Dave Low is the Chairman of Californians for Health Care and Retirement Security (CHCRS), a coalition representing California’s teachers, nurses, peace officers, firefighters and other public employees .
The most recent alarmist language from pension opponents is that Californians must make a choice between providing a secure retirement for our state's seniors and paying for every other social service and progressive cause. The warning bells are earsplitting, as fear mongers go to such extremes as to tell us that California won't be able to tackle climate change unless we overhaul the pension system.
But it's not education or pensions, it's not climate change or pensions. These are false choices that continue to be put forward by the same millionaires and hedge fund managers that got us into this mess.
It's not one or the other, because budgets are made up of thousands of decisions. There are several reasonable ways that the state could raise revenue without impacting social services, without impacting taxes, and without crippling the retirement system that so many of our friends and neighbors have paid into and now rely on for retirement security.
Beginning with a special conference committee hearing in Carson City on October 26th, Sacramento is slated to begin a timely and deliberate re-crafting of California's public pension system. Both the governor and the Legislature plan to launch a thorough review of the system — with meaningful hearings and in-depth exploration of fair and workable fixes — which will be a positive step toward ensuring the system's stability and long-term affordability.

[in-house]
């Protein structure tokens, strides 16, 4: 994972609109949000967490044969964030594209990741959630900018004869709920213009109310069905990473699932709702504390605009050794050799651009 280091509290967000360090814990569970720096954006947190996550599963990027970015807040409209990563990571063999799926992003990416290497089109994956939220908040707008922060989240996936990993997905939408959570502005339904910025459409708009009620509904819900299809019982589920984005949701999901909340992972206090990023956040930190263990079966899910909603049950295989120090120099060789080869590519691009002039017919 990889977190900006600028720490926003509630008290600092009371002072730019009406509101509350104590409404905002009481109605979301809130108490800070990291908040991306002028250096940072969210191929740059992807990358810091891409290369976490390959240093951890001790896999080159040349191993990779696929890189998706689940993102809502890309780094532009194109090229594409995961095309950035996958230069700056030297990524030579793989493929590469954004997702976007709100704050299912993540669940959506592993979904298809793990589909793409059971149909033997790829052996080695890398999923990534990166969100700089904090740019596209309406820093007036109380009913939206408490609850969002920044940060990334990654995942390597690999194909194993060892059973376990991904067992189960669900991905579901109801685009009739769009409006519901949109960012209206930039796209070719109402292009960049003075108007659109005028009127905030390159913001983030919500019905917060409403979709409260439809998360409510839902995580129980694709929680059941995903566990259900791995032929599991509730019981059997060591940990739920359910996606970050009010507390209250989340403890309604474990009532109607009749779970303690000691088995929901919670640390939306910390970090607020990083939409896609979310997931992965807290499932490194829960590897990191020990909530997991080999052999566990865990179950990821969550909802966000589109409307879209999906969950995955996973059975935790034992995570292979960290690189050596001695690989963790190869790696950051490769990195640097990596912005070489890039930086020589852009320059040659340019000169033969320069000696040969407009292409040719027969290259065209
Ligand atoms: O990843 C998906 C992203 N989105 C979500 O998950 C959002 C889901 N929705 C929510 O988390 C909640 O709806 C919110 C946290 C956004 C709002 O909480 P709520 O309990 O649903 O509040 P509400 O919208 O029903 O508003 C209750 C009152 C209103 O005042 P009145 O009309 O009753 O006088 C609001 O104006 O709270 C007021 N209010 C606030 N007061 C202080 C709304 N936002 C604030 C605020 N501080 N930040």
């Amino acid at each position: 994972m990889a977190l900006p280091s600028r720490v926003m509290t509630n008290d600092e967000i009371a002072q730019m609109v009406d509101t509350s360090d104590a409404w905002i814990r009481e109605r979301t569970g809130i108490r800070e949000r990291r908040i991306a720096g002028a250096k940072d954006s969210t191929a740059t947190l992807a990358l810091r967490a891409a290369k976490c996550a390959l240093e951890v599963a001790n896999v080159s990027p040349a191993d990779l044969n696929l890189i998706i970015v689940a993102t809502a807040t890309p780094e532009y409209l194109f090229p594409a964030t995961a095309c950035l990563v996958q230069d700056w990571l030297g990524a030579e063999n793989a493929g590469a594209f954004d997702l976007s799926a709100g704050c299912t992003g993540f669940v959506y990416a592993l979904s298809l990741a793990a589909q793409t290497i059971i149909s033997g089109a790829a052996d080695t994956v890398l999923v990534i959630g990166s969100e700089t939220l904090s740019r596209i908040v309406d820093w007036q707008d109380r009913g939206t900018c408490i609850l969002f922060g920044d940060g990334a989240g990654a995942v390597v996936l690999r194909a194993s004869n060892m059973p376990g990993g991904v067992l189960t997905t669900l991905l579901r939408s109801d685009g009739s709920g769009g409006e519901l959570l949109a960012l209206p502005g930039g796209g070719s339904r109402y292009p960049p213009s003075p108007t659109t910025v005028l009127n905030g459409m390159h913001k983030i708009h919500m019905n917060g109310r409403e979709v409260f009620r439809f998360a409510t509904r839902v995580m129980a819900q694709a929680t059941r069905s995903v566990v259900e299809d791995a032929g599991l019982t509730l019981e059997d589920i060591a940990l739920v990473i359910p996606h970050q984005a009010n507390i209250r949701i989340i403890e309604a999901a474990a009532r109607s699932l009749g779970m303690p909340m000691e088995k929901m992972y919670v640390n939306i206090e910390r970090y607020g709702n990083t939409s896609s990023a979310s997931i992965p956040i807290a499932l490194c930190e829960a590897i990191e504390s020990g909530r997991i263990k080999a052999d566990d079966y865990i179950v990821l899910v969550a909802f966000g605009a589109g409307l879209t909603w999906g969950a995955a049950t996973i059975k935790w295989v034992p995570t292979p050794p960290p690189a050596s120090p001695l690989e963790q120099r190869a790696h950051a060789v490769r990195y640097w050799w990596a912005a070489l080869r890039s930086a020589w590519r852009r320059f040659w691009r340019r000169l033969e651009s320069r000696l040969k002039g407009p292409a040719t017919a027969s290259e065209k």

The condition of public pensions in California is not a crisis despite the best efforts of pension slashers to portray it as such. Pension costs make up just three percent of the state budget, a percentage that has actually fallen $600 million over the past two years as collective bargaining has increased the share public workers contribute to their pensions and as funds have taken tougher lines on pension spiking.
It is absolutely worthwhile to consider how to ensure that California's public pension systems remain on a sound footing and able to provide a secure retirement for public workers. But issues about the cost/benefit of public employee pensions have become a major point of contention in the heated debate on how to fix California's state budget problems. Pension-spiking poster children, manufactured data supposedly showing huge unfunded liabilities and false charges of labor intransigence have cast a dark cloud over public pensions.
For instance, a common claim is that pension costs will bankrupt state government. In fact, the entire costs of pensions for state workers in 2011 will be $3.5 billion, barely 4% out of an $85 billion budget. Add CalSTRS and the total is not even 6% of the budget. If we paid zero into public employee pensions and eliminated them altogether, we would not come close to solving the budget deficit.